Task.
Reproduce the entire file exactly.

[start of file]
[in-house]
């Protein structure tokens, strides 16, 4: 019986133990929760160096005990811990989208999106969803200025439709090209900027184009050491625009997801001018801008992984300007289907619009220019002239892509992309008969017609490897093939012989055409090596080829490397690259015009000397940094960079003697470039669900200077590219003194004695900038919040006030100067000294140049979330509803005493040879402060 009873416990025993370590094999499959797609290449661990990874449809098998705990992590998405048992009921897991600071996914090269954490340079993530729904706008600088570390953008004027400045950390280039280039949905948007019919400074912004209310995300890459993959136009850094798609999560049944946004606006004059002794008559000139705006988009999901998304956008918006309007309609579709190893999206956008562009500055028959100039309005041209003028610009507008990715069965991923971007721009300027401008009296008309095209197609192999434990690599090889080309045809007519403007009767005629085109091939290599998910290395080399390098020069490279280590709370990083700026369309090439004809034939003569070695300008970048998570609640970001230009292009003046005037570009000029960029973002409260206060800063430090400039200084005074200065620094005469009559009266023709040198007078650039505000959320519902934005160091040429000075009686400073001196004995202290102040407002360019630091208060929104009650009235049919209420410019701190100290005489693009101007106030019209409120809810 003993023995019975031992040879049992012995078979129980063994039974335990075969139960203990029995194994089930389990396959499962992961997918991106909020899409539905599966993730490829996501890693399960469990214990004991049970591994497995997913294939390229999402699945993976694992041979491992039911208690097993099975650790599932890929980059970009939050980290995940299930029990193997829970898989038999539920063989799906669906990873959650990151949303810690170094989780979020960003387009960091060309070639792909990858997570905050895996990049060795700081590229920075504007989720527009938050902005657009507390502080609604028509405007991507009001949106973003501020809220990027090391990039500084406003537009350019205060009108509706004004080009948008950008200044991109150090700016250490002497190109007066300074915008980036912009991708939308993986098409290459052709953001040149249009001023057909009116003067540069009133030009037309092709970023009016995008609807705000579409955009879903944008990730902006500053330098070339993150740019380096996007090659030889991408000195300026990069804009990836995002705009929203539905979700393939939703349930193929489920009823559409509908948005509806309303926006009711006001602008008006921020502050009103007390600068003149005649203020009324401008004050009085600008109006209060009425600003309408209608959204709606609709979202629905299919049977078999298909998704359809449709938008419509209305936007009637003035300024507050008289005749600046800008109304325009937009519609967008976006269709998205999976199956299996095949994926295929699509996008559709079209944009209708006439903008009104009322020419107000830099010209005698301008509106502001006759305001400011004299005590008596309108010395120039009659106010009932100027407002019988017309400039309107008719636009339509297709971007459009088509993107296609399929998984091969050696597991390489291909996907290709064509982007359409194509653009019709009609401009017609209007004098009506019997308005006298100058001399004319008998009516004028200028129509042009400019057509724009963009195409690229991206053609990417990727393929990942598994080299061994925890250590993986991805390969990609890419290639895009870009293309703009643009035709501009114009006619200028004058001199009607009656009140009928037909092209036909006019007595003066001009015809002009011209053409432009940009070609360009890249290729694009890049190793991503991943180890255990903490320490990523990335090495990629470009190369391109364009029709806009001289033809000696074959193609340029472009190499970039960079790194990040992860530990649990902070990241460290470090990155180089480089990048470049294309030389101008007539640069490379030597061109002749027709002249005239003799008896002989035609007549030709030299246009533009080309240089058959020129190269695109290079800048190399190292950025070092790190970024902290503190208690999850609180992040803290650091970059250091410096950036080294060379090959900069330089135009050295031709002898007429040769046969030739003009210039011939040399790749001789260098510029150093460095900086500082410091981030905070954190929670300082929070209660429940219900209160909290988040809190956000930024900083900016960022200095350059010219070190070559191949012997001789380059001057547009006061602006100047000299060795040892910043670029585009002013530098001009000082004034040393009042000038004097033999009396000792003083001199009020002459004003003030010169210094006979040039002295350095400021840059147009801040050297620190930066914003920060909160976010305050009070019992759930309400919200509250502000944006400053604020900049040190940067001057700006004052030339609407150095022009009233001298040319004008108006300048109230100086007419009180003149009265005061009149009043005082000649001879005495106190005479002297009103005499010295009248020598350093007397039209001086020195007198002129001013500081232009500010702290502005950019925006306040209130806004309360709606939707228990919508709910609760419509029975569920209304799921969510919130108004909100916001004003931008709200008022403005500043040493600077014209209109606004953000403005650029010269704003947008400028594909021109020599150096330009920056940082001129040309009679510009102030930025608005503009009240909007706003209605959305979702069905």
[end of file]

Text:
[in-house]
């Protein structure tokens, strides 16, 4: 019986133990929760160096005990811990989208999106969803200025439709090209900027184009050491625009997801001018801008992984300007289907619009220019002239892509992309008969017609490897093939012989055409090596080829490397690259015009000397940094960079003697470039669900200077590219003194004695900038919040006030100067000294140049979330509803005493040879402060 009873416990025993370590094999499959797609290449661990990874449809098998705990992590998405048992009921897991600071996914090269954490340079993530729904706008600088570390953008004027400045950390280039280039949905948007019919400074912004209310995300890459993959136009850094798609999560049944946004606006004059002794008559000139705006988009999901998304956008918006309007309609579709190893999206956008562009500055028959100039309005041209003028610009507008990715069965991923971007721009300027401008009296008309095209197609192999434990690599090889080309045809007519403007009767005629085109091939290599998910290395080399390098020069490279280590709370990083700026369309090439004809034939003569070695300008970048998570609640970001230009292009003046005037570009000029960029973002409260206060800063430090400039200084005074200065620094005469009559009266023709040198007078650039505000959320519902934005160091040429000075009686400073001196004995202290102040407002360019630091208060929104009650009235049919209420410019701190100290005489693009101007106030019209409120809810 003993023995019975031992040879049992012995078979129980063994039974335990075969139960203990029995194994089930389990396959499962992961997918991106909020899409539905599966993730490829996501890693399960469990214990004991049970591994497995997913294939390229999402699945993976694992041979491992039911208690097993099975650790599932890929980059970009939050980290995940299930029990193997829970898989038999539920063989799906669906990873959650990151949303810690170094989780979020960003387009960091060309070639792909990858997570905050895996990049060795700081590229920075504007989720527009938050902005657009507390502080609604028509405007991507009001949106973003501020809220990027090391990039500084406003537009350019205060009108509706004004080009948008950008200044991109150090700016250490002497190109007066300074915008980036912009991708939308993986098409290459052709953001040149249009001023057909009116003067540069009133030009037309092709970023009016995008609807705000579409955009879903944008990730902006500053330098070339993150740019380096996007090659030889991408000195300026990069804009990836995002705009929203539905979700393939939703349930193929489920009823559409509908948005509806309303926006009711006001602008008006921020502050009103007390600068003149005649203020009324401008004050009085600008109006209060009425600003309408209608959204709606609709979202629905299919049977078999298909998704359809449709938008419509209305936007009637003035300024507050008289005749600046800008109304325009937009519609967008976006269709998205999976199956299996095949994926295929699509996008559709079209944009209708006439903008009104009322020419107000830099010209005698301008509106502001006759305001400011004299005590008596309108010395120039009659106010009932100027407002019988017309400039309107008719636009339509297709971007459009088509993107296609399929998984091969050696597991390489291909996907290709064509982007359409194509653009019709009609401009017609209007004098009506019997308005006298100058001399004319008998009516004028200028129509042009400019057509724009963009195409690229991206053609990417990727393929990942598994080299061994925890250590993986991805390969990609890419290639895009870009293309703009643009035709501009114009006619200028004058001199009607009656009140009928037909092209036909006019007595003066001009015809002009011209053409432009940009070609360009890249290729694009890049190793991503991943180890255990903490320490990523990335090495990629470009190369391109364009029709806009001289033809000696074959193609340029472009190499970039960079790194990040992860530990649990902070990241460290470090990155180089480089990048470049294309030389101008007539640069490379030597061109002749027709002249005239003799008896002989035609007549030709030299246009533009080309240089058959020129190269695109290079800048190399190292950025070092790190970024902290503190208690999850609180992040803290650091970059250091410096950036080294060379090959900069330089135009050295031709002898007429040769046969030739003009210039011939040399790749001789260098510029150093460095900086500082410091981030905070954190929670300082929070209660429940219900209160909290988040809190956000930024900083900016960022200095350059010219070190070559191949012997001789380059001057547009006061602006100047000299060795040892910043670029585009002013530098001009000082004034040393009042000038004097033999009396000792003083001199009020002459004003003030010169210094006979040039002295350095400021840059147009801040050297620190930066914003920060909160976010305050009070019992759930309400919200509250502000944006400053604020900049040190940067001057700006004052030339609407150095022009009233001298040319004008108006300048109230100086007419009180003149009265005061009149009043005082000649001879005495106190005479002297009103005499010295009248020598350093007397039209001086020195007198002129001013500081232009500010702290502005950019925006306040209130806004309360709606939707228990919508709910609760419509029975569920209304799921969510919130108004909100916001004003931008709200008022403005500043040493600077014209209109606004953000403005650029010269704003947008400028594909021109020599150096330009920056940082001129040309009679510009102030930025608005503009009240909007706003209605959305979702069905």